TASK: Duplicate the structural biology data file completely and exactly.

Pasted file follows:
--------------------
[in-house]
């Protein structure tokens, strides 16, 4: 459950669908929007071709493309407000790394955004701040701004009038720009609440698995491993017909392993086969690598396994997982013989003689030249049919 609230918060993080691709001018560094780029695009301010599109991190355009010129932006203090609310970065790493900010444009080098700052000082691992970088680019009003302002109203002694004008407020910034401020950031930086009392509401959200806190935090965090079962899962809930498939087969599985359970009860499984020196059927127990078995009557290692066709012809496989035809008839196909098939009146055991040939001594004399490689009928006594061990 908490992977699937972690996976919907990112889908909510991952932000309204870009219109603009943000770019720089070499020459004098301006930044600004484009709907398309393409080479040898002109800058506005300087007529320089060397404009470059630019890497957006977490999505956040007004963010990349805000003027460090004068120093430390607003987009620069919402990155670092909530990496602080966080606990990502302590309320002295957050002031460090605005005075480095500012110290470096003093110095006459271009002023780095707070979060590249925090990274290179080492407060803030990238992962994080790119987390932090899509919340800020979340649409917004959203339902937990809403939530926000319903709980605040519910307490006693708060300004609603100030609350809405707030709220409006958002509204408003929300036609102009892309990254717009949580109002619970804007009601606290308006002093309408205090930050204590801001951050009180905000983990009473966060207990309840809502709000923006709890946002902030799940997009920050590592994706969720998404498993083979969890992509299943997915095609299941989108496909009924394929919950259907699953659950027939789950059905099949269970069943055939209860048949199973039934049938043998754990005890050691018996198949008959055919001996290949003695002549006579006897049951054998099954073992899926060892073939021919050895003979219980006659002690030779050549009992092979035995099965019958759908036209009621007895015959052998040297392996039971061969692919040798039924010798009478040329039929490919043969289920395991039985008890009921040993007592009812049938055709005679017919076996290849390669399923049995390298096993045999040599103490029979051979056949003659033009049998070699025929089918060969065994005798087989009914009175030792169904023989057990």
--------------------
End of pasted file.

[in-house]
């Protein structure tokens, strides 16, 4: 459950669908929007071709493309407000790394955004701040701004009038720009609440698995491993017909392993086969690598396994997982013989003689030249049919 609230918060993080691709001018560094780029695009301010599109991190355009010129932006203090609310970065790493900010444009080098700052000082691992970088680019009003302002109203002694004008407020910034401020950031930086009392509401959200806190935090965090079962899962809930498939087969599985359970009860499984020196059927127990078995009557290692066709012809496989035809008839196909098939009146055991040939001594004399490689009928006594061990 908490992977699937972690996976919907990112889908909510991952932000309204870009219109603009943000770019720089070499020459004098301006930044600004484009709907398309393409080479040898002109800058506005300087007529320089060397404009470059630019890497957006977490999505956040007004963010990349805000003027460090004068120093430390607003987009620069919402990155670092909530990496602080966080606990990502302590309320002295957050002031460090605005005075480095500012110290470096003093110095006459271009002023780095707070979060590249925090990274290179080492407060803030990238992962994080790119987390932090899509919340800020979340649409917004959203339902937990809403939530926000319903709980605040519910307490006693708060300004609603100030609350809405707030709220409006958002509204408003929300036609102009892309990254717009949580109002619970804007009601606290308006002093309408205090930050204590801001951050009180905000983990009473966060207990309840809502709000923006709890946002902030799940997009920050590592994706969720998404498993083979969890992509299943997915095609299941989108496909009924394929919950259907699953659950027939789950059905099949269970069943055939209860048949199973039934049938043998754990005890050691018996198949008959055919001996290949003695002549006579006897049951054998099954073992899926060892073939021919050895003979219980006659002690030779050549009992092979035995099965019958759908036209009621007895015959052998040297392996039971061969692919040798039924010798009478040329039929490919043969289920395991039985008890009921040993007592009812049938055709005679017919076996290849390669399923049995390298096993045999040599103490029979051979056949003659033009049998070699025929089918060969065994005798087989009914009175030792169904023989057990």